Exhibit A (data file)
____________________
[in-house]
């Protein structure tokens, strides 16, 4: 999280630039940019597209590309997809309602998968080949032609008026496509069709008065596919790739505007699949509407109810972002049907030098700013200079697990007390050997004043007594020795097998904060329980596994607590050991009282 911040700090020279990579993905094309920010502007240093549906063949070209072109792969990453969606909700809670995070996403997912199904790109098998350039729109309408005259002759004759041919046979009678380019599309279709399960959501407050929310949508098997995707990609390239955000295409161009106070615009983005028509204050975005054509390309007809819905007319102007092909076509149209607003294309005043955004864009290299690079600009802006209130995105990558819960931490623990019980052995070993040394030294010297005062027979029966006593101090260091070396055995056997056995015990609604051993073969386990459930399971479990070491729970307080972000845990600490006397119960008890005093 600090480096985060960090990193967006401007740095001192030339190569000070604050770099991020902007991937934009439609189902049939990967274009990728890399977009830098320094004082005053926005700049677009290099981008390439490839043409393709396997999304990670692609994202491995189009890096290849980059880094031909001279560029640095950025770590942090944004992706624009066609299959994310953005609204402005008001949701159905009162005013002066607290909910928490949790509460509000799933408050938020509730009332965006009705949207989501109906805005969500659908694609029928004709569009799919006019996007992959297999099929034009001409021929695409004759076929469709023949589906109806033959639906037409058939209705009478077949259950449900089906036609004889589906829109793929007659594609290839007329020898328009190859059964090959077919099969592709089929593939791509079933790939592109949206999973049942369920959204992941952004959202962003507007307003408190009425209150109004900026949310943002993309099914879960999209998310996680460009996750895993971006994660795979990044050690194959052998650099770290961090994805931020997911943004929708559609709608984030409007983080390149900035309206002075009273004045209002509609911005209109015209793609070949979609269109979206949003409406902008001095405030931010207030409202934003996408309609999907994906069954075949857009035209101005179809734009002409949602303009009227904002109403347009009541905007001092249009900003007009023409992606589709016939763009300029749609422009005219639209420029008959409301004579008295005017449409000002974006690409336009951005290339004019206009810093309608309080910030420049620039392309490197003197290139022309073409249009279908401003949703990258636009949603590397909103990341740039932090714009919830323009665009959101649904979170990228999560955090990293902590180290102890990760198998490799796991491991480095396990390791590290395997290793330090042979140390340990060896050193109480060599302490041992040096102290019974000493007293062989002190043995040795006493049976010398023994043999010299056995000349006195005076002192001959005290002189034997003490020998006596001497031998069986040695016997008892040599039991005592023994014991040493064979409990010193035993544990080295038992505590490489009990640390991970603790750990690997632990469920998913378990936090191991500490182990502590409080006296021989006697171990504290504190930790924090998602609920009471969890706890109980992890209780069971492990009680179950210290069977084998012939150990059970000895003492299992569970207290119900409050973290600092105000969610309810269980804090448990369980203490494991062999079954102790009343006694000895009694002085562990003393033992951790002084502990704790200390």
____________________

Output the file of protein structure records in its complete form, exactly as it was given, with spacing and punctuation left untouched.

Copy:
[in-house]
């Protein structure tokens, strides 16, 4: 999280630039940019597209590309997809309602998968080949032609008026496509069709008065596919790739505007699949509407109810972002049907030098700013200079697990007390050997004043007594020795097998904060329980596994607590050991009282 911040700090020279990579993905094309920010502007240093549906063949070209072109792969990453969606909700809670995070996403997912199904790109098998350039729109309408005259002759004759041919046979009678380019599309279709399960959501407050929310949508098997995707990609390239955000295409161009106070615009983005028509204050975005054509390309007809819905007319102007092909076509149209607003294309005043955004864009290299690079600009802006209130995105990558819960931490623990019980052995070993040394030294010297005062027979029966006593101090260091070396055995056997056995015990609604051993073969386990459930399971479990070491729970307080972000845990600490006397119960008890005093 600090480096985060960090990193967006401007740095001192030339190569000070604050770099991020902007991937934009439609189902049939990967274009990728890399977009830098320094004082005053926005700049677009290099981008390439490839043409393709396997999304990670692609994202491995189009890096290849980059880094031909001279560029640095950025770590942090944004992706624009066609299959994310953005609204402005008001949701159905009162005013002066607290909910928490949790509460509000799933408050938020509730009332965006009705949207989501109906805005969500659908694609029928004709569009799919006019996007992959297999099929034009001409021929695409004759076929469709023949589906109806033959639906037409058939209705009478077949259950449900089906036609004889589906829109793929007659594609290839007329020898328009190859059964090959077919099969592709089929593939791509079933790939592109949206999973049942369920959204992941952004959202962003507007307003408190009425209150109004900026949310943002993309099914879960999209998310996680460009996750895993971006994660795979990044050690194959052998650099770290961090994805931020997911943004929708559609709608984030409007983080390149900035309206002075009273004045209002509609911005209109015209793609070949979609269109979206949003409406902008001095405030931010207030409202934003996408309609999907994906069954075949857009035209101005179809734009002409949602303009009227904002109403347009009541905007001092249009900003007009023409992606589709016939763009300029749609422009005219639209420029008959409301004579008295005017449409000002974006690409336009951005290339004019206009810093309608309080910030420049620039392309490197003197290139022309073409249009279908401003949703990258636009949603590397909103990341740039932090714009919830323009665009959101649904979170990228999560955090990293902590180290102890990760198998490799796991491991480095396990390791590290395997290793330090042979140390340990060896050193109480060599302490041992040096102290019974000493007293062989002190043995040795006493049976010398023994043999010299056995000349006195005076002192001959005290002189034997003490020998006596001497031998069986040695016997008892040599039991005592023994014991040493064979409990010193035993544990080295038992505590490489009990640390991970603790750990690997632990469920998913378990936090191991500490182990502590409080006296021989006697171990504290504190930790924090998602609920009471969890706890109980992890209780069971492990009680179950210290069977084998012939150990059970000895003492299992569970207290119900409050973290600092105000969610309810269980804090448990369980203490494991062999079954102790009343006694000895009694002085562990003393033992951790002084502990704790200390």